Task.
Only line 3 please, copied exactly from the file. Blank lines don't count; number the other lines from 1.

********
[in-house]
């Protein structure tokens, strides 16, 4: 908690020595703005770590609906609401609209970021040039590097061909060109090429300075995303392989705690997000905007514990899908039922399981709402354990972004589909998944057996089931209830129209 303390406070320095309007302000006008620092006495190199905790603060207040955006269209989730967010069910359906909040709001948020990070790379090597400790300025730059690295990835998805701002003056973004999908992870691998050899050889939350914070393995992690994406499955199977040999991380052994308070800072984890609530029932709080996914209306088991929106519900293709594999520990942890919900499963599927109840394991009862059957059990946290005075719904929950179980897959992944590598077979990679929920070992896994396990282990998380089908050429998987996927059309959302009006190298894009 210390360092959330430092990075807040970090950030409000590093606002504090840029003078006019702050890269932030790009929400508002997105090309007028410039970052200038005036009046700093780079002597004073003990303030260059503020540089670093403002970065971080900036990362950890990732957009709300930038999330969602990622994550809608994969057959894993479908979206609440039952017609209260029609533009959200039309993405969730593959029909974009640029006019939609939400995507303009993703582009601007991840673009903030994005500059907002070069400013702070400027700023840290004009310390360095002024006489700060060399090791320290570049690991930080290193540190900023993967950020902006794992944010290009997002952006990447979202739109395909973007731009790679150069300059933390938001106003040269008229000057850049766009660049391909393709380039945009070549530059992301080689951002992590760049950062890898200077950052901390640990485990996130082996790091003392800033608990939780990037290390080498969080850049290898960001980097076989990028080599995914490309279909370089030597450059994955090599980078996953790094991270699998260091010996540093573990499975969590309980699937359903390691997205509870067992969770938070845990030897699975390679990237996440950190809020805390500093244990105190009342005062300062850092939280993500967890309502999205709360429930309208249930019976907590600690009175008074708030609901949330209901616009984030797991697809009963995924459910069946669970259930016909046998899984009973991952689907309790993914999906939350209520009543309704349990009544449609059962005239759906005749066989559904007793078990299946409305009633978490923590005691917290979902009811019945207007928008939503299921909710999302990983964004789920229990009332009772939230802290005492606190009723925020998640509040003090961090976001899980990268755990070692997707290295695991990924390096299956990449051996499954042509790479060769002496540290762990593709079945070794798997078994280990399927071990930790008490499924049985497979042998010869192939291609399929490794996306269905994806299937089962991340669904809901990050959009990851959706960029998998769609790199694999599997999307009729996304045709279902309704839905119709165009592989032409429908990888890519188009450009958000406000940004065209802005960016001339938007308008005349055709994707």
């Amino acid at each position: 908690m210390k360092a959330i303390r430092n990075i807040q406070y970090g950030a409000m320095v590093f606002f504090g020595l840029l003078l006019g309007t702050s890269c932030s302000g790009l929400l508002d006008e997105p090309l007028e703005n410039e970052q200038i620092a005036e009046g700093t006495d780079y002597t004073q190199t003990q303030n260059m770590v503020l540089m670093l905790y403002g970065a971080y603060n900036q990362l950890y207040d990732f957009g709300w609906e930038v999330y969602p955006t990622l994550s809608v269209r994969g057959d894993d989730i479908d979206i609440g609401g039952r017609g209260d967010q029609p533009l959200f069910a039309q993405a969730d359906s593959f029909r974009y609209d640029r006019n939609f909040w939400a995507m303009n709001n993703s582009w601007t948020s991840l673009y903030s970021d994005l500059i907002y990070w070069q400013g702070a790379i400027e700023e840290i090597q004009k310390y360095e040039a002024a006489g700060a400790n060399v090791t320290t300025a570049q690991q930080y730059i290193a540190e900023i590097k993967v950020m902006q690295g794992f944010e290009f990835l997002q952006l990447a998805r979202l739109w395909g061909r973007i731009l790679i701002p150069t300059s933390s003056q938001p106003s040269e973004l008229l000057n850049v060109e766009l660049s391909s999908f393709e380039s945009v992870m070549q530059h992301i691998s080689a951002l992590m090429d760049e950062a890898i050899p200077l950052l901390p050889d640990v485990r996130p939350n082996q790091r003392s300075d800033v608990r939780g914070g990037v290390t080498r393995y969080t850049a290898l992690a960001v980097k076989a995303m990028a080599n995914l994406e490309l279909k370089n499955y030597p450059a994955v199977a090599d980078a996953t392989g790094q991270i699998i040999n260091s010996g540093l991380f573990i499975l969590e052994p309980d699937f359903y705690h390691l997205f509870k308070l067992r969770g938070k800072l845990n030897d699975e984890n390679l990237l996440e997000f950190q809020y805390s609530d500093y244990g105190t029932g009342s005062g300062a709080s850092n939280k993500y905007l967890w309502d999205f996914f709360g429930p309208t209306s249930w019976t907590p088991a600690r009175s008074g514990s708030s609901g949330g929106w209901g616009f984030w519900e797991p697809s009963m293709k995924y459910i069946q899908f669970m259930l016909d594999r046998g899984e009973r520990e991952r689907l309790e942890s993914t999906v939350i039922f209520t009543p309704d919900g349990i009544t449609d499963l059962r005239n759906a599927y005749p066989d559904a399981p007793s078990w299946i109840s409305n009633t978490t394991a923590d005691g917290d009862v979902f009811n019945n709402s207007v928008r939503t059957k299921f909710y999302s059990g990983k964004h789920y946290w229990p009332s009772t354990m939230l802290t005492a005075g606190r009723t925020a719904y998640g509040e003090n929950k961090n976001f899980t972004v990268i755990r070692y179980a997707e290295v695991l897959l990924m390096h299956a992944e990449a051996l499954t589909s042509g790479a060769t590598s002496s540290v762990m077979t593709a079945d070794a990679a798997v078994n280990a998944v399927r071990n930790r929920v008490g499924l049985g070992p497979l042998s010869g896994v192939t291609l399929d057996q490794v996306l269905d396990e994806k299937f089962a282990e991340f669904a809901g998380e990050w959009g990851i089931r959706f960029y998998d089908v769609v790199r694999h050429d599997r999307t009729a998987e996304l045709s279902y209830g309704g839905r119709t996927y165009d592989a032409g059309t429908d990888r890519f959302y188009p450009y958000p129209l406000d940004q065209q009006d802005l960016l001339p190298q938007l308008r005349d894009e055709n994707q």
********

């Amino acid at each position: 908690m210390k360092a959330i303390r430092n990075i807040q406070y970090g950030a409000m320095v590093f606002f504090g020595l840029l003078l006019g309007t702050s890269c932030s302000g790009l929400l508002d006008e997105p090309l007028e703005n410039e970052q200038i620092a005036e009046g700093t006495d780079y002597t004073q190199t003990q303030n260059m770590v503020l540089m670093l905790y403002g970065a971080y603060n900036q990362l950890y207040d990732f957009g709300w609906e930038v999330y969602p955006t990622l994550s809608v269209r994969g057959d894993d989730i479908d979206i609440g609401g039952r017609g209260d967010q029609p533009l959200f069910a039309q993405a969730d359906s593959f029909r974009y609209d640029r006019n939609f909040w939400a995507m303009n709001n993703s582009w601007t948020s991840l673009y903030s970021d994005l500059i907002y990070w070069q400013g702070a790379i400027e700023e840290i090597q004009k310390y360095e040039a002024a006489g700060a400790n060399v090791t320290t300025a570049q690991q930080y730059i290193a540190e900023i590097k993967v950020m902006q690295g794992f944010e290009f990835l997002q952006l990447a998805r979202l739109w395909g061909r973007i731009l790679i701002p150069t300059s933390s003056q938001p106003s040269e973004l008229l000057n850049v060109e766009l660049s391909s999908f393709e380039s945009v992870m070549q530059h992301i691998s080689a951002l992590m090429d760049e950062a890898i050899p200077l950052l901390p050889d640990v485990r996130p939350n082996q790091r003392s300075d800033v608990r939780g914070g990037v290390t080498r393995y969080t850049a290898l992690a960001v980097k076989a995303m990028a080599n995914l994406e490309l279909k370089n499955y030597p450059a994955v199977a090599d980078a996953t392989g790094q991270i699998i040999n260091s010996g540093l991380f573990i499975l969590e052994p309980d699937f359903y705690h390691l997205f509870k308070l067992r969770g938070k800072l845990n030897d699975e984890n390679l990237l996440e997000f950190q809020y805390s609530d500093y244990g105190t029932g009342s005062g300062a709080s850092n939280k993500y905007l967890w309502d999205f996914f709360g429930p309208t209306s249930w019976t907590p088991a600690r009175s008074g514990s708030s609901g949330g929106w209901g616009f984030w519900e797991p697809s009963m293709k995924y459910i069946q899908f669970m259930l016909d594999r046998g899984e009973r520990e991952r689907l309790e942890s993914t999906v939350i039922f209520t009543p309704d919900g349990i009544t449609d499963l059962r005239n759906a599927y005749p066989d559904a399981p007793s078990w299946i109840s409305n009633t978490t394991a923590d005691g917290d009862v979902f009811n019945n709402s207007v928008r939503t059957k299921f909710y999302s059990g990983k964004h789920y946290w229990p009332s009772t354990m939230l802290t005492a005075g606190r009723t925020a719904y998640g509040e003090n929950k961090n976001f899980t972004v990268i755990r070692y179980a997707e290295v695991l897959l990924m390096h299956a992944e990449a051996l499954t589909s042509g790479a060769t590598s002496s540290v762990m077979t593709a079945d070794a990679a798997v078994n280990a998944v399927r071990n930790r929920v008490g499924l049985g070992p497979l042998s010869g896994v192939t291609l399929d057996q490794v996306l269905d396990e994806k299937f089962a282990e991340f669904a809901g998380e990050w959009g990851i089931r959706f960029y998998d089908v769609v790199r694999h050429d599997r999307t009729a998987e996304l045709s279902y209830g309704g839905r119709t996927y165009d592989a032409g059309t429908d990888r890519f959302y188009p450009y958000p129209l406000d940004q065209q009006d802005l960016l001339p190298q938007l308008r005349d894009e055709n994707q």